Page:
Money, Credit, and Debt
We all know that money makes the world go round. But what is money and what real value does it have? How is money related to credit on the one hand and debt on the other? Why do some people seem to have so much of it and other people so little? How can something be worth a fortune one day and nothing the next? Do you know how the Federal Reserve creates money by buying US Treasury Bonds—or how ordinary banks create it through the ‘miracle’ of fractional reserve banking?
Today, many Americans live in fear of both personal and national economic collapse. They worry about whether they will ever be able to pay off their credit card and mortgage debt and whether their social security and retirement accounts will be worth anything when they retire. Today, changes in our money and monetary system have left us in uncharted territory. And today, many Americans are resigning themselves to a future in which they will most likely leave their wealth not to their children, relatives, and friends—but to the banks and other creditors that have lent them money.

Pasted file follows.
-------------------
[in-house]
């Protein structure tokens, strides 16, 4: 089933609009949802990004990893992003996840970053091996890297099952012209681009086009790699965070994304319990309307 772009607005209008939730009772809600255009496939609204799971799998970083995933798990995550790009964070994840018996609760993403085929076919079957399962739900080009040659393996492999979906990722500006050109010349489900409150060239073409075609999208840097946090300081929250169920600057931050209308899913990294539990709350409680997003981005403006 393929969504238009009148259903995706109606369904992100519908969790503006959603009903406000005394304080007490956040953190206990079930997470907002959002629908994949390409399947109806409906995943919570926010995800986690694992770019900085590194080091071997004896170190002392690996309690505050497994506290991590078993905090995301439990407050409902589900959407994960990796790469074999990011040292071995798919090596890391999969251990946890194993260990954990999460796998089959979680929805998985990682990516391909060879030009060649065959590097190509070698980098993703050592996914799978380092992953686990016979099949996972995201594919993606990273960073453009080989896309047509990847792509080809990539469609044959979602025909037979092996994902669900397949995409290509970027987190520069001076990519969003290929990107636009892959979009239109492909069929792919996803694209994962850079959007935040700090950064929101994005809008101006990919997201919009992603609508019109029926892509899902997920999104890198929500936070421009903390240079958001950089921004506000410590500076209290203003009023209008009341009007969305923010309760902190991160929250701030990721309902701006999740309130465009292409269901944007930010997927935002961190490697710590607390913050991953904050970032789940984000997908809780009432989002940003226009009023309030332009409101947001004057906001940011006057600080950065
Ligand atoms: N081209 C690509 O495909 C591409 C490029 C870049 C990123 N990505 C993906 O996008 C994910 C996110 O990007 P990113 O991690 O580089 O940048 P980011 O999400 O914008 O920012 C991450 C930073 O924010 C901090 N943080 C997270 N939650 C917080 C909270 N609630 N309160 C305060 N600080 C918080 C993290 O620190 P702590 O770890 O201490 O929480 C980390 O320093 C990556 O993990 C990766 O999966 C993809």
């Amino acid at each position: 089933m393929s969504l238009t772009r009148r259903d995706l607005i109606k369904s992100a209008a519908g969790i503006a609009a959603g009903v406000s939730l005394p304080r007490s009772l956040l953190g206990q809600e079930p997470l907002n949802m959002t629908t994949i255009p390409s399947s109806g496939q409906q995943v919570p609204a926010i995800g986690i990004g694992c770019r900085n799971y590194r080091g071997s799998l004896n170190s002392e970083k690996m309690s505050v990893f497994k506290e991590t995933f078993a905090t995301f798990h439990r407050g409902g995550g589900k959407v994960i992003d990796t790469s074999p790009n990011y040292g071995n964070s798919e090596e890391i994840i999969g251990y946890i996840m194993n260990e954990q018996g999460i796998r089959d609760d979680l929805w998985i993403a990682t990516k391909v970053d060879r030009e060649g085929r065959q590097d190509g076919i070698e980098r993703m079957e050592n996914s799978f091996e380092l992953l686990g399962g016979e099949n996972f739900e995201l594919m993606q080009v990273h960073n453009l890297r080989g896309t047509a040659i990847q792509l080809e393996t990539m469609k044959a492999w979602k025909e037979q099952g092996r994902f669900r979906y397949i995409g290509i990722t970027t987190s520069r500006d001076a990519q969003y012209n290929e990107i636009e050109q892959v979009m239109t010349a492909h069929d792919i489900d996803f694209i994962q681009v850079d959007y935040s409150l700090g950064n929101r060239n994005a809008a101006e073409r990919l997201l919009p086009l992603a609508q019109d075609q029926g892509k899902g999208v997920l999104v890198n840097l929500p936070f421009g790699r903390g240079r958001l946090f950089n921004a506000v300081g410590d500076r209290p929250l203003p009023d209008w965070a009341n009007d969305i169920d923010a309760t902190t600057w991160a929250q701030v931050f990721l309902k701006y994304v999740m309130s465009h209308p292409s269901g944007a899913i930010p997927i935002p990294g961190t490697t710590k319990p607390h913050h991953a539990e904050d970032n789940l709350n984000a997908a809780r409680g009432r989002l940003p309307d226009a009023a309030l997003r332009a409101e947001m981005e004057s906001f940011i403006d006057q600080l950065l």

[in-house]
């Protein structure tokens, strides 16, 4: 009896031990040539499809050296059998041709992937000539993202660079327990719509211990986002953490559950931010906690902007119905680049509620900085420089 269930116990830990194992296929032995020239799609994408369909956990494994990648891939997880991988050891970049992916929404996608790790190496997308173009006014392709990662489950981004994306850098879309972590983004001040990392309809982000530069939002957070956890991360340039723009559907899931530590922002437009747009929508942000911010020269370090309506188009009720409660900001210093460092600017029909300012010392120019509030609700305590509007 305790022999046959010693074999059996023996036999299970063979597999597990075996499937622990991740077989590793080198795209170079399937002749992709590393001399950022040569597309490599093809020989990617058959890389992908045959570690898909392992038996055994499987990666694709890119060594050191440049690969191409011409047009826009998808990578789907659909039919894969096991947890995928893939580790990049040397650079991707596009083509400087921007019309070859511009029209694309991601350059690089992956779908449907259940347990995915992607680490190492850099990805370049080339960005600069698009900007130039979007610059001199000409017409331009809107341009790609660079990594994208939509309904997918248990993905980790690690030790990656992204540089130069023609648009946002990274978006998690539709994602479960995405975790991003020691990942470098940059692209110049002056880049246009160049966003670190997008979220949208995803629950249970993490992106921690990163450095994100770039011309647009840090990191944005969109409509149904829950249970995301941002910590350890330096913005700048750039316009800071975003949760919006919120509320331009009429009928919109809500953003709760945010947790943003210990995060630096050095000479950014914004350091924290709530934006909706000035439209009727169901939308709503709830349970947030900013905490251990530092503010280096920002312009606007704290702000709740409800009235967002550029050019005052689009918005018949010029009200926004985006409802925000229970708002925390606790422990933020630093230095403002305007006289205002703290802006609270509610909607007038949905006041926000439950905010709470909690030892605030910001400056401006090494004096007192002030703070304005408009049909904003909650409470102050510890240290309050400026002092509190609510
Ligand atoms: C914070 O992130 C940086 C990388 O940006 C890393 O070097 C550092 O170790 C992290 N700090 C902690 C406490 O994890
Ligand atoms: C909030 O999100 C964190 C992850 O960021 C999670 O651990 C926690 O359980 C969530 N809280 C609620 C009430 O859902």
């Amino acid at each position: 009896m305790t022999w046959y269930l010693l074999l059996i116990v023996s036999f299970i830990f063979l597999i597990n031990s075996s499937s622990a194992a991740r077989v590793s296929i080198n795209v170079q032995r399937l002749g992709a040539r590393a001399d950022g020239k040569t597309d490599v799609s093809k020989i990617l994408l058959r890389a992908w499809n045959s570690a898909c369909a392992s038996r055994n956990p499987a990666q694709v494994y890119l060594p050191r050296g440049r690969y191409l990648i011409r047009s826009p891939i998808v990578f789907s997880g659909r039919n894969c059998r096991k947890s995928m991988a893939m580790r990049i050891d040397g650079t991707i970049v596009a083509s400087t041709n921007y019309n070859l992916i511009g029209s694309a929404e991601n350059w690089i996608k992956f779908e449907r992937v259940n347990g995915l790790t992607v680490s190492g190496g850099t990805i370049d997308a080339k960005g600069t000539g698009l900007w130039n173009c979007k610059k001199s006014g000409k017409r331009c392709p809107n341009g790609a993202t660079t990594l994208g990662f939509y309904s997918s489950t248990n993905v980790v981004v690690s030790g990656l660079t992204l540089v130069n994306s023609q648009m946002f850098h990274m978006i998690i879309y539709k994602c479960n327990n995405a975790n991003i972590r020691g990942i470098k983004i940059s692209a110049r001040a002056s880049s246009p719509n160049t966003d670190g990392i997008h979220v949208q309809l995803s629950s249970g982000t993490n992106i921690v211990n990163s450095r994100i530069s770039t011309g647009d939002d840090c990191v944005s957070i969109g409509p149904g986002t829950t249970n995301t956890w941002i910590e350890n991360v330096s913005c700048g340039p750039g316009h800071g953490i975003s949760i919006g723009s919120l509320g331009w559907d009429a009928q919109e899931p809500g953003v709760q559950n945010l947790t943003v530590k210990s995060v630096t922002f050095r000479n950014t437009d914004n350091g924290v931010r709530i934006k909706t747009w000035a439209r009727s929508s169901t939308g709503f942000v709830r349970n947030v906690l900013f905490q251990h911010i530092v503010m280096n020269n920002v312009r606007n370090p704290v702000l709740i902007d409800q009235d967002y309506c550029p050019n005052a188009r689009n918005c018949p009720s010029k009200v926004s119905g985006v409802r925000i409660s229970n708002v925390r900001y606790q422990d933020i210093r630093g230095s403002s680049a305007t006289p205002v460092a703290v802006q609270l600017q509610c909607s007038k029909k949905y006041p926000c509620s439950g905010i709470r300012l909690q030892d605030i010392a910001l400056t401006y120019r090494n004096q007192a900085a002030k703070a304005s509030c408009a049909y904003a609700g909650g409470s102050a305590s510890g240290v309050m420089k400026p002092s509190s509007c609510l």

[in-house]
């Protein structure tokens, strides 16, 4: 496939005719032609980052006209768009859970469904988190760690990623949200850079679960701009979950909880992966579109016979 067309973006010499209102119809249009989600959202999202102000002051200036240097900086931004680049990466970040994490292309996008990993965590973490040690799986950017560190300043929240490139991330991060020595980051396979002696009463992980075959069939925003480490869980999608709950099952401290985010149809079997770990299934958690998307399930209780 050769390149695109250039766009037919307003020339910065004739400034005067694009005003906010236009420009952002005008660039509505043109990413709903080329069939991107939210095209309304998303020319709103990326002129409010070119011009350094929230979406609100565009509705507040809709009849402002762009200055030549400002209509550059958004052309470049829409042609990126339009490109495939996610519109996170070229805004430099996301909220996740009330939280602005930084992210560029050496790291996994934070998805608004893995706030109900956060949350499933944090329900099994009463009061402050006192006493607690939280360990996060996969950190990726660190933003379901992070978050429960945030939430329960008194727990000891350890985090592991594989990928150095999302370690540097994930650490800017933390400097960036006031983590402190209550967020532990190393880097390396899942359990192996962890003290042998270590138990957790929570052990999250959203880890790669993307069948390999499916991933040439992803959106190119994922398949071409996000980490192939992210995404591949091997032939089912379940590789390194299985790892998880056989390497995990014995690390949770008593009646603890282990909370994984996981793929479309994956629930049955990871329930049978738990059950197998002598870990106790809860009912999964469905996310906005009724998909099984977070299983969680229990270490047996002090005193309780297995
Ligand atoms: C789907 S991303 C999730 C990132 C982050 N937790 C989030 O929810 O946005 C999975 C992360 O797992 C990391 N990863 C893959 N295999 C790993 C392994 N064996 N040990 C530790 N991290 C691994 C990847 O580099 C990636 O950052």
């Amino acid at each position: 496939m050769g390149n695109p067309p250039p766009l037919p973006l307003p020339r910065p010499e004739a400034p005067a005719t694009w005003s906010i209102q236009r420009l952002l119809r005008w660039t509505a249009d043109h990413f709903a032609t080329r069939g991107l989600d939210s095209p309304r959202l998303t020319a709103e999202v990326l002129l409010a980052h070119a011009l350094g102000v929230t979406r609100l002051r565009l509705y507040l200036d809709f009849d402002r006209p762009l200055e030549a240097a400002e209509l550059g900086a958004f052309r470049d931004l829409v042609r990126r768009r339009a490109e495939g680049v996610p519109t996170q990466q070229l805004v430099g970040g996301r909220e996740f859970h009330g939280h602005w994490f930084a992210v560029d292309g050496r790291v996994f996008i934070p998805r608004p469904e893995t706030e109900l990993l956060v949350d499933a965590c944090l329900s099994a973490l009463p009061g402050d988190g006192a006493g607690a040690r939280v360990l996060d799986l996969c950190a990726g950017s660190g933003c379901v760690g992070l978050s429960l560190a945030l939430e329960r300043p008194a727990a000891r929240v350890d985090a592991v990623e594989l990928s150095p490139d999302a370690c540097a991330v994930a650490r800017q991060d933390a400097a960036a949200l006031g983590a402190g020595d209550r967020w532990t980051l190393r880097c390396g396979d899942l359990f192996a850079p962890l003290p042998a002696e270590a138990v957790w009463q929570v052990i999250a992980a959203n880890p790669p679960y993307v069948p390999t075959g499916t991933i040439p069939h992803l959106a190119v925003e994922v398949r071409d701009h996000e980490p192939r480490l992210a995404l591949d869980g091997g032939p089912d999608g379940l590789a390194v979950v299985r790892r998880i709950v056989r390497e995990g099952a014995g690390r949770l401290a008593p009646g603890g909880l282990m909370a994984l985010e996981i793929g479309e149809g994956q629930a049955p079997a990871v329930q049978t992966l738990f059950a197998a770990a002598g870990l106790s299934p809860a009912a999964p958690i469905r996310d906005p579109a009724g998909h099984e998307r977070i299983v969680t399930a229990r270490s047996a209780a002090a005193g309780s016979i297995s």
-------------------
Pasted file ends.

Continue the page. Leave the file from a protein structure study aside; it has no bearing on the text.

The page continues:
This project began with a brief exploration of the evolution of our concept of money—what it was in the past, what it is now, and what it might be in the future—and its changing relationships with credit and debt. The panel discussions then explored various governance concerns and questions that Americans might have about money, credit, and debt—and then worked to develop and describe several contrasting conceptual policy possibilities for addressing them.
The panel discussions for this project concluded their meetings in 2012, and you can now download a pdf copy of the current working draft of this discussion report from the button above or from the following link: Money, Credit, and Debt (MAN draft of Jan. 2013) (30 pages/2.4 MB).